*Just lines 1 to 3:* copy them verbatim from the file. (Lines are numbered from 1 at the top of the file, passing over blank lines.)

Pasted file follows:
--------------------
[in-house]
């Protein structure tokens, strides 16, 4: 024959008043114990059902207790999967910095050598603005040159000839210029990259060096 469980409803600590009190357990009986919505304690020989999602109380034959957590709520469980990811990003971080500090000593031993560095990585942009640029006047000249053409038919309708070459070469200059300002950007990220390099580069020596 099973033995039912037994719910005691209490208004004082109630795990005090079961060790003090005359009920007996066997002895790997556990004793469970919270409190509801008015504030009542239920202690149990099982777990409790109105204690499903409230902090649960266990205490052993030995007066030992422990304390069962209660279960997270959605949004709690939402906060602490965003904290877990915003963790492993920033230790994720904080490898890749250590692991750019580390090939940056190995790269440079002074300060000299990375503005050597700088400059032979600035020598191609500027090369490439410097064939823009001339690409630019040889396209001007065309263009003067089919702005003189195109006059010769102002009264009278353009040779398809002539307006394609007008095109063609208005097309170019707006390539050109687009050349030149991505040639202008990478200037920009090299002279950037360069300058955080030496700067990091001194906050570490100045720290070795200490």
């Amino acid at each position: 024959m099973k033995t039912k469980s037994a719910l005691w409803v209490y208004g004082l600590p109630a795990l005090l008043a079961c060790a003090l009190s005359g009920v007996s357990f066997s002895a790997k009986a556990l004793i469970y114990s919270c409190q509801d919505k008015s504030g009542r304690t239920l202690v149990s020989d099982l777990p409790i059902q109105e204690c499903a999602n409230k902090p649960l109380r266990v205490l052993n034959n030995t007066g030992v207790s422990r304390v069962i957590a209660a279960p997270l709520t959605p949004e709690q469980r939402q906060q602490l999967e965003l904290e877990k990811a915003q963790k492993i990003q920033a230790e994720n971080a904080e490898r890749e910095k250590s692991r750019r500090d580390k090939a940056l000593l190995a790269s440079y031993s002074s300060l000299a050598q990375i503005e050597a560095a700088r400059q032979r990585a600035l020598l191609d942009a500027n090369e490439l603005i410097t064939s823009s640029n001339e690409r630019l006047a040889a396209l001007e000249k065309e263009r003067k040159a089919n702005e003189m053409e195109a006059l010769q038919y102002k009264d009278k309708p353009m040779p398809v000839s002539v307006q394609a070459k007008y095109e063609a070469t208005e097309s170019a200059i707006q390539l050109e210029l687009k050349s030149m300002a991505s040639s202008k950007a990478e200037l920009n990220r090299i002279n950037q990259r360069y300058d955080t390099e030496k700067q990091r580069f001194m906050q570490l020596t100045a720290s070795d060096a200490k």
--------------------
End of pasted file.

[in-house]
């Protein structure tokens, strides 16, 4: 024959008043114990059902207790999967910095050598603005040159000839210029990259060096 469980409803600590009190357990009986919505304690020989999602109380034959957590709520469980990811990003971080500090000593031993560095990585942009640029006047000249053409038919309708070459070469200059300002950007990220390099580069020596 099973033995039912037994719910005691209490208004004082109630795990005090079961060790003090005359009920007996066997002895790997556990004793469970919270409190509801008015504030009542239920202690149990099982777990409790109105204690499903409230902090649960266990205490052993030995007066030992422990304390069962209660279960997270959605949004709690939402906060602490965003904290877990915003963790492993920033230790994720904080490898890749250590692991750019580390090939940056190995790269440079002074300060000299990375503005050597700088400059032979600035020598191609500027090369490439410097064939823009001339690409630019040889396209001007065309263009003067089919702005003189195109006059010769102002009264009278353009040779398809002539307006394609007008095109063609208005097309170019707006390539050109687009050349030149991505040639202008990478200037920009090299002279950037360069300058955080030496700067990091001194906050570490100045720290070795200490």
């Amino acid at each position: 024959m099973k033995t039912k469980s037994a719910l005691w409803v209490y208004g004082l600590p109630a795990l005090l008043a079961c060790a003090l009190s005359g009920v007996s357990f066997s002895a790997k009986a556990l004793i469970y114990s919270c409190q509801d919505k008015s504030g009542r304690t239920l202690v149990s020989d099982l777990p409790i059902q109105e204690c499903a999602n409230k902090p649960l109380r266990v205490l052993n034959n030995t007066g030992v207790s422990r304390v069962i957590a209660a279960p997270l709520t959605p949004e709690q469980r939402q906060q602490l999967e965003l904290e877990k990811a915003q963790k492993i990003q920033a230790e994720n971080a904080e490898r890749e910095k250590s692991r750019r500090d580390k090939a940056l000593l190995a790269s440079y031993s002074s300060l000299a050598q990375i503005e050597a560095a700088r400059q032979r990585a600035l020598l191609d942009a500027n090369e490439l603005i410097t064939s823009s640029n001339e690409r630019l006047a040889a396209l001007e000249k065309e263009r003067k040159a089919n702005e003189m053409e195109a006059l010769q038919y102002k009264d009278k309708p353009m040779p398809v000839s002539v307006q394609a070459k007008y095109e063609a070469t208005e097309s170019a200059i707006q390539l050109e210029l687009k050349s030149m300002a991505s040639s202008k950007a990478e200037l920009n990220r090299i002279n950037q990259r360069y300058d955080t390099e030496k700067q990091r580069f001194m906050q570490l020596t100045a720290s070795d060096a200490k």